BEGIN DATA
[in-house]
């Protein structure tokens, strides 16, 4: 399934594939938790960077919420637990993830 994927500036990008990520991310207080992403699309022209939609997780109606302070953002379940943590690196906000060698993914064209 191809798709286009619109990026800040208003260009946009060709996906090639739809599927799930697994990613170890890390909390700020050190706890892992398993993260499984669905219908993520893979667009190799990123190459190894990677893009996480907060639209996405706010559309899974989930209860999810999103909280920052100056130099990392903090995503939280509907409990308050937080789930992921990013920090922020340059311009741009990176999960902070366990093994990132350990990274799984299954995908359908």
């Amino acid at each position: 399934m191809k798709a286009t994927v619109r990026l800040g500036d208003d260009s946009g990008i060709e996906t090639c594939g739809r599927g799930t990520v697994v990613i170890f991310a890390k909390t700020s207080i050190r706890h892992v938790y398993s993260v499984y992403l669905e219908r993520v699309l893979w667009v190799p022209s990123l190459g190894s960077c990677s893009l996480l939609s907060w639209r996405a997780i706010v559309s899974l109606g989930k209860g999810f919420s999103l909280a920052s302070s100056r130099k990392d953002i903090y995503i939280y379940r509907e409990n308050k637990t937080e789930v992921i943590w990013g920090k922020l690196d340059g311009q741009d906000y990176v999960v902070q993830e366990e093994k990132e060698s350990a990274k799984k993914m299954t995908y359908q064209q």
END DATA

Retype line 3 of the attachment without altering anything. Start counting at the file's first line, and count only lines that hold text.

């Amino acid at each position: 399934m191809k798709a286009t994927v619109r990026l800040g500036d208003d260009s946009g990008i060709e996906t090639c594939g739809r599927g799930t990520v697994v990613i170890f991310a890390k909390t700020s207080i050190r706890h892992v938790y398993s993260v499984y992403l669905e219908r993520v699309l893979w667009v190799p022209s990123l190459g190894s960077c990677s893009l996480l939609s907060w639209r996405a997780i706010v559309s899974l109606g989930k209860g999810f919420s999103l909280a920052s302070s100056r130099k990392d953002i903090y995503i939280y379940r509907e409990n308050k637990t937080e789930v992921i943590w990013g920090k922020l690196d340059g311009q741009d906000y990176v999960v902070q993830e366990e093994k990132e060698s350990a990274k799984k993914m299954t995908y359908q064209q």